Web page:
9. Hello Everyone, In the 1970's and early 80's in San Diego, there was a movie/theater critic by the name of Lawrence Gross on one of the local t.v. channels. He used to make reference to, and recommend to viewers, to occasionally look at the background that was going by, while viewing a movie. This goes double for the silents! Been watching the above mentioned movies these past few days and have been, indeed, watching a very nostalgic view of Los Angeles in some of the movies being aired on TCM. "Safety Last" and "Girl Shy" seemed to have the most of Los Angeles/Culver City streets and landmarks in the background. It is a fascinating way to see what L.A. looked like 90 or so years ago. Homes, big homes, with large lawns [in Girl Shy, you can see one home with sprinklers, watering the lawn]. Was wondering if there were any Harold Lloyd aficionados on the boards. I would be most grateful if they would care to respond to my inquiry; can you name another film of two of Lloyd's which included a good view of L.A. background, while the film was being produced? Any other silent films with an equivalent view of L.A.? The famous Laurel and Hardy "Music Box" is one such movie that comes to mind. Many thanks for taking the time to respond!
  10. Hi Carolelover! Your thread is almost 3 1/2 years old, but I'm responding to it anyway. I didn't know that Sally Field's mom was in the movie! You probably knew this already...Margaret Field.
  11. What? No one mentioned "KRONOS"? Aww, c'mom folks you're killing me here. ;-/
  12. Used book stores, especially those with used DVD sections are a great place to finds treasures. If you live in N.Y.C., you know what I am referring to. I happened to find an unopened copy of a DVD on the life of director George Steven's, produced by his son, entitled, "George Stevens A Filmmakers Life."A wonderful DVD if you haven't yet seen it. One of the movies depicted in the DVD was, "A Place In The Sun". After seeing just a few brief clips of the movie, I knew I had to see it. NO! I had never seen the movie before. I found a very good used copy of the Stevens movie and cannot wait to watch it.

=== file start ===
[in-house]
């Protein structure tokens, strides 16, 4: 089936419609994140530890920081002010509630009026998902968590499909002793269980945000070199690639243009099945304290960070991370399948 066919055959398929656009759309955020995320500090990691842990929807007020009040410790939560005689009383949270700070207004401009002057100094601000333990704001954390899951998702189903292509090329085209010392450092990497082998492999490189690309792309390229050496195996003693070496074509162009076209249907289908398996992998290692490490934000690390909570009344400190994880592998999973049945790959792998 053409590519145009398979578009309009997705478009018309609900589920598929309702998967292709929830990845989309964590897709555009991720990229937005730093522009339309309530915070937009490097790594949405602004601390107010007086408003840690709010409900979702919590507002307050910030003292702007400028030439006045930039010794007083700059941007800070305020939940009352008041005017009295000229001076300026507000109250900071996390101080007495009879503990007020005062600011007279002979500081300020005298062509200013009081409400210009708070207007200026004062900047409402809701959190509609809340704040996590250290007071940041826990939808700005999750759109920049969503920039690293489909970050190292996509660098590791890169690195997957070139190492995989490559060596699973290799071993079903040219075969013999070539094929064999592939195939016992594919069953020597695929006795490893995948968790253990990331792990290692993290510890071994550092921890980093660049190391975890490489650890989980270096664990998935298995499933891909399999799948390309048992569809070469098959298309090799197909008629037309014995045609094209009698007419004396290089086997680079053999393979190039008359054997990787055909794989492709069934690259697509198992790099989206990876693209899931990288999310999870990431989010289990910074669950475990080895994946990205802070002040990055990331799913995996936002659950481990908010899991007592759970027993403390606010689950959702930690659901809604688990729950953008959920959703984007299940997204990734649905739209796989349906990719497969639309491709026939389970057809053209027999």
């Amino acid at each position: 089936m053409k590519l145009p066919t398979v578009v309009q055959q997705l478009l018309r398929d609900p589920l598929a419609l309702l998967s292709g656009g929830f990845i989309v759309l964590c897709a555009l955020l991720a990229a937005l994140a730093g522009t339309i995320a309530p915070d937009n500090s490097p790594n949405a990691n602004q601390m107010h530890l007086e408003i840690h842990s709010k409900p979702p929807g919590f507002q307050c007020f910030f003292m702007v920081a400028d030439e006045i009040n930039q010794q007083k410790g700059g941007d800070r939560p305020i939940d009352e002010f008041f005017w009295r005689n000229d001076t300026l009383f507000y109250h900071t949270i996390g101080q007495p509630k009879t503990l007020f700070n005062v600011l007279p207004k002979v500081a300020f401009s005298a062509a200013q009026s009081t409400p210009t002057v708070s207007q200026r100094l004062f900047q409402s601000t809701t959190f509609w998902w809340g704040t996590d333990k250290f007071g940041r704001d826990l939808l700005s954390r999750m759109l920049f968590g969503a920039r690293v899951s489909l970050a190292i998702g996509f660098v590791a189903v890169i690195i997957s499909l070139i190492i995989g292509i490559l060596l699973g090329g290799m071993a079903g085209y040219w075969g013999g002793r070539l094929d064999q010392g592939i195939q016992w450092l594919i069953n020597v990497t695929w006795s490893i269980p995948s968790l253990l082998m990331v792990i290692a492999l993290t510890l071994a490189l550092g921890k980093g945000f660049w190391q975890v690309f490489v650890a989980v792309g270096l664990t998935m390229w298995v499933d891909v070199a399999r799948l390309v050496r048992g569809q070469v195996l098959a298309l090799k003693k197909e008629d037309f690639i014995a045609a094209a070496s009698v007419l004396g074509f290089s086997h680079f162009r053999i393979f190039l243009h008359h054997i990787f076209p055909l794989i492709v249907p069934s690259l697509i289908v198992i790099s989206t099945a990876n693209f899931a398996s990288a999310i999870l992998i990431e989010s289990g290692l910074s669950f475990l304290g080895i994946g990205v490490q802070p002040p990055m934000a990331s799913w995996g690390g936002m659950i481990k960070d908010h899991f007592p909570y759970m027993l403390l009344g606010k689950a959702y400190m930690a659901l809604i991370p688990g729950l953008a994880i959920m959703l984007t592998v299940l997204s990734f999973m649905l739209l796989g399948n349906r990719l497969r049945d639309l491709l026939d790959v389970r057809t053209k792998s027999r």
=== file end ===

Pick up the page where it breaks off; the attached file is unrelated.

13. Hello Everyone! I was a member a loooong time ago, but have never stopped watching TCM. It's one of the very few cable channels I have any use for. I just purchased a DVD of a PBS "American Experience" episode entitled, "Mary Pickford". It is quite a remarkable show and I believe that it is available to stream via the PBS website. However, I got the impression by watching the DVD [almost 90 minutes in length] that Ms. Pickford's life was less than a joyous one. Yet, having read both of small books that she wrote in 1935 [My Rendezvous With Life, Why Not Try God], the story of Ms. Pickford's life, portrayed on the DVD, seems to belie the tremendous amount of determination and faith within Mary in these two books. Is anyone also a fan of Mary Pickford's life? There are two biographies mentioned on the PBS DVD, which I will soon seek out to learn more. I can certainly appreciate the restrictions that are placed on a biography, having just 90 minutes to encapsulate a life as vibrant as Ms. Pickford's. The reading of Mary's books show me a woman, a very devoutly spiritual woman, as someone who can take the best, as well as the most trying & difficult parts of life to bear, with a determination that "there's more in me"! A quote from the book reads as follows..."My discovery was so wonderful and had brought me so much joy, given me so much spiritual light in the hardest hours of my life, that I want to share it with all who care to try it." Yet, none of Mary's ideology is even hinted at in the DVD. Quite a contrast, I must say. Yet, these two books of which I speak where written in a v-e-r-y pivotal time in her life... Her mother, the tower upon which Mary leaned, had died, Mary's marriage to Doug Fairbanks was in a shambles [to divorce Fairbanks a year later] and the acting career which she loved, was coming to a close. I hope that you too find Ms. Pickford's life nothing short of remarkable, as I did. I also have read the biography of Frances Marion ["Without Lying Down"] that was so splendidly done by Ms. Cari Beauchamp, which was subsequently made into a special program aired on TCM some time ago. Thank you TCM for such a wonderful and rewarding T.V. channel!